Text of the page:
9Dft reads: “se retirerent du Congrès. I do not remember their retiring. On the contrary I see by the journ. Congr. they were present and named on committees June 11. 12. 17. 18. 24.” Dft ends at this point. Soulés did not delete the phrase about the withdrawal of the Maryland delegates (Histoire, i, 316).

10Histoire, i, 318. The phrase suggested was adopted. Soulés wrote: “Les places les plus importantes de la Nouvelle-York étant sur des isles longues et étroites, se trouvoient exposées à l’artillerie de la flotte et aux descentes des troupes Anglaises.”

11Histoire, i, 319. Soulés’ statement about the ministry’s plan for the subjugation of the colonies in 1776 was: “Ce plan étoit certainement des mieux formés; et si les Généraux employes pour l’exécuter avoient montré autant d’habileté que ceux qui l’avoient tracé, les Etats-Unis feroient encore aujourd’hui partie de l’Empire Britannique; mais ils commirent des fautes impardonnables, et firent même croire à toute l’Europe qu’ils agissoient de concert avec l’ennemi.” This statement remained unchanged despite TJ’s disagreement.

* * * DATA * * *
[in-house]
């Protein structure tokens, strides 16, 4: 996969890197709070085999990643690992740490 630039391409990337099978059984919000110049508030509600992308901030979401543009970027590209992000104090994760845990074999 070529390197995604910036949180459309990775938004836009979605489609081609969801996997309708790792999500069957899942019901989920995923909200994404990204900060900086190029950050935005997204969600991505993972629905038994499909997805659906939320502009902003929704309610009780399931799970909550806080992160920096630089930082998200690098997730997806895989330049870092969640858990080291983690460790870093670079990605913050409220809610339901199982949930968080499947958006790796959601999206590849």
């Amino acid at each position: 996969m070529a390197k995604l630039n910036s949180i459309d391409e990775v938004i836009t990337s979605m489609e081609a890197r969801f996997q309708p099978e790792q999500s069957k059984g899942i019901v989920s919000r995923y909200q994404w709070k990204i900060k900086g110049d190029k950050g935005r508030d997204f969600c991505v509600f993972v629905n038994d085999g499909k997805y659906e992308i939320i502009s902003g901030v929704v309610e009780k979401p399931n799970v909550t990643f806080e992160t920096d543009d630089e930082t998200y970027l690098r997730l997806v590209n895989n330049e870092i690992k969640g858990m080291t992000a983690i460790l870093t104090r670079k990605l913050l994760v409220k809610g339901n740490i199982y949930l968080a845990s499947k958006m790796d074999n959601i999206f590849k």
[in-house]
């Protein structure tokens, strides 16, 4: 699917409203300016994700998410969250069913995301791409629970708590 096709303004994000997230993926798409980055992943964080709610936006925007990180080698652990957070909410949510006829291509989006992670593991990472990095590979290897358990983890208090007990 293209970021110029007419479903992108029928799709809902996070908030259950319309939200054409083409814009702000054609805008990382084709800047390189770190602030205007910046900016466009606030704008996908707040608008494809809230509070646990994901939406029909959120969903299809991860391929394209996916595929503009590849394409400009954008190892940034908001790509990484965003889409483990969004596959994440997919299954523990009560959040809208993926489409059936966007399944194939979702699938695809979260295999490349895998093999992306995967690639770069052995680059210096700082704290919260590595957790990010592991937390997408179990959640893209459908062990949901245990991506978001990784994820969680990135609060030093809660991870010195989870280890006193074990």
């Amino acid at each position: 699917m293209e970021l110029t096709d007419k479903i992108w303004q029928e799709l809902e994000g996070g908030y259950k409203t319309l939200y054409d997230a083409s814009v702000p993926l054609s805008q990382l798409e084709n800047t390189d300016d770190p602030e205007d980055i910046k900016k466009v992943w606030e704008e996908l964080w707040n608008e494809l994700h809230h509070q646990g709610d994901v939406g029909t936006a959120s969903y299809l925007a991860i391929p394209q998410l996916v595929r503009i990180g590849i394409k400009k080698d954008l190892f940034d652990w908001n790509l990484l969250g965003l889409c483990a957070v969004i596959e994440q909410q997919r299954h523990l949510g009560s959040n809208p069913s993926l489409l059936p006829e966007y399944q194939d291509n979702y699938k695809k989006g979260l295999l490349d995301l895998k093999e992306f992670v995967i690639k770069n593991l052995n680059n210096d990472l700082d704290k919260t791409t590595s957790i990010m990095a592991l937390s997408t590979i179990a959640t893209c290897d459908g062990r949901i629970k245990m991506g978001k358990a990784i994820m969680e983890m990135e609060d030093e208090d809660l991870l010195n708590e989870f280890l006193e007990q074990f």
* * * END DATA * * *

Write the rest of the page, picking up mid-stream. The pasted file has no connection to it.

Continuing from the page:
12Histoire, i, 326. The phrase was altered as suggested. This occurred in the passage concerning Sir William Howe’s letter addressed “To George Washington Esquire &ca &ca. &ca..” without mentioning the rank he held “dans le service des Etats-Unis” (see Washington, Writings, ed. Fitzpatrick, v, 297, 321–3, note).